Affordable Housing: Henry, It Was a Great Idea, But…

Henry Cisneros gets himself into trouble again:

A grandson of Mexican immigrants and a former mayor of this town, Henry G. Cisneros has spent years trying to make the dream of homeownership come true for low-income families.

As the Clinton administration’s top housing official in the mid-1990s, Mr. Cisneros loosened mortgage restrictions so first-time buyers could qualify for loans they could never get before.

Then, capitalizing on a housing expansion he helped unleash, he joined the boards of a major builder, KB Home, and the largest mortgage lender in the nation, Countrywide Financial – two companies that rode the housing boom, drawing criticism along the way for abusive business practices.

Honestly, I have a soft spot for Henry.  He’s an Aggie and so am I.  Aggies stick together.

I’ve noted elsewhere that no less of a left-wing pub than the Village Voice has pointed a finger at misguided government policies as the root problem in the current financial crisis.  In their case, they focued more on Andrew Cuomo, who succeeded Cisneros.  But such a crisis is too large for one person to pull off.

The interesting thing is this: we have to be the only nation on earth who would dream of improving the housing of economically disadvantaged people through single-family or low-density home ownership.  Most do so through the construction of large housing developments (“estates,” as they’re called in the UK) which make affordable rent possible.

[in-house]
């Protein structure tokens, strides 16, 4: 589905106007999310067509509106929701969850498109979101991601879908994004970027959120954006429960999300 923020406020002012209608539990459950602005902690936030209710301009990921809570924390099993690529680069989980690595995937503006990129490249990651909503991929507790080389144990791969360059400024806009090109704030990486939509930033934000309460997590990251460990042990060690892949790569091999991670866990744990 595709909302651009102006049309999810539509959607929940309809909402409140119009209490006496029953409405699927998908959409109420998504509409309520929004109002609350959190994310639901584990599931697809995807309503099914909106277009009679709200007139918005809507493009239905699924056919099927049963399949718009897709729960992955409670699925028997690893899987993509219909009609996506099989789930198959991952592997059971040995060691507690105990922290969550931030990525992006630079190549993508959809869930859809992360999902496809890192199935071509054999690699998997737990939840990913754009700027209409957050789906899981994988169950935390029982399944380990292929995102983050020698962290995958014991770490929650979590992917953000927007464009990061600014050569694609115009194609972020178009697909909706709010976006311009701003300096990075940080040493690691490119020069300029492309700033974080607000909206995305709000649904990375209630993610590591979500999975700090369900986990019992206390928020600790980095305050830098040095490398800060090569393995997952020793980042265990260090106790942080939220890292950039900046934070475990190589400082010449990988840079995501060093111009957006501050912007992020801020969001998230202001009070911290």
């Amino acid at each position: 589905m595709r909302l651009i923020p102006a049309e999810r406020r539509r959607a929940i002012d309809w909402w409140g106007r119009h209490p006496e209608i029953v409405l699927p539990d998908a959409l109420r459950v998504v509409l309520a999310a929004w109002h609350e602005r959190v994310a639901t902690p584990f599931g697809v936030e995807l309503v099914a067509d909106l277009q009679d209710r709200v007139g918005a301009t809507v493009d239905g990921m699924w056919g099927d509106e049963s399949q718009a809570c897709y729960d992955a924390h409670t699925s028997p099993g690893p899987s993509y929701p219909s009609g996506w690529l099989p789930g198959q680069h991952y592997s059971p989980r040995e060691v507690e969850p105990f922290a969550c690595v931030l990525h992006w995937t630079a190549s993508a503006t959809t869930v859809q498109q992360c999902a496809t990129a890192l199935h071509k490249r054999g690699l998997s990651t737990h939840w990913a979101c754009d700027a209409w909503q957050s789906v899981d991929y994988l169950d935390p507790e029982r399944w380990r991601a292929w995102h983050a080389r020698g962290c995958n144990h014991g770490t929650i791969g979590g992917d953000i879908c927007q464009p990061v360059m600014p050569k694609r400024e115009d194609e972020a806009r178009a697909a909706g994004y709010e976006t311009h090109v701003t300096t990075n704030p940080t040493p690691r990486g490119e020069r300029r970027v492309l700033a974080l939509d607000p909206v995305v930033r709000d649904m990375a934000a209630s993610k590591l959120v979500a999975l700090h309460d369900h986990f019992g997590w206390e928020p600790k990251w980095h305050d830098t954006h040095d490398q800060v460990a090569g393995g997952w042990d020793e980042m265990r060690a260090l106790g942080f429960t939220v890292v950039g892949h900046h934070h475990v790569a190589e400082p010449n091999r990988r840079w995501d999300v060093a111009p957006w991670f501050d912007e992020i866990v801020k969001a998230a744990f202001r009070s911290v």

Such a scheme avoids messes such as we have now.  However, the government–or the well-placed landlords who are “allowed” to build such things–keeps title to the place, or at worst has to concede condominium rights to the tenants.  The result is a nation of perpetual renters; ownership becomes the exception rather than the rule.  That in turn centralises control of the life of the nation.

My guess–especially with an Obama administration–is that someone in our government will push for this.  They will argue that we can afford neither financially nor environmentally afford the low-density housing we have had for so long.  So they will use both of these avenues to encourage this (and discourage the alternatives) and make it a reality.

Although this may sound entirely sensible for New Yorkers, the rest of us will probably not find it to our taste.  It will be politically unpopular.  But then we will run into the next problem: with restricted credit and a slower economy, people’s choices will be restricted.  And with other changes afoot, people’s political choices will be cut back.

Our system only works in an environment where discipline comes from somewhere other than the state.  It must come from God (a concept that escapes anti-fundamentalists) and/or from the free market.  When either or both are distorted, we have problems, as we have now.  We end up with a different country, where the state is all.

And, as noted elsewhere, it will not be nice.

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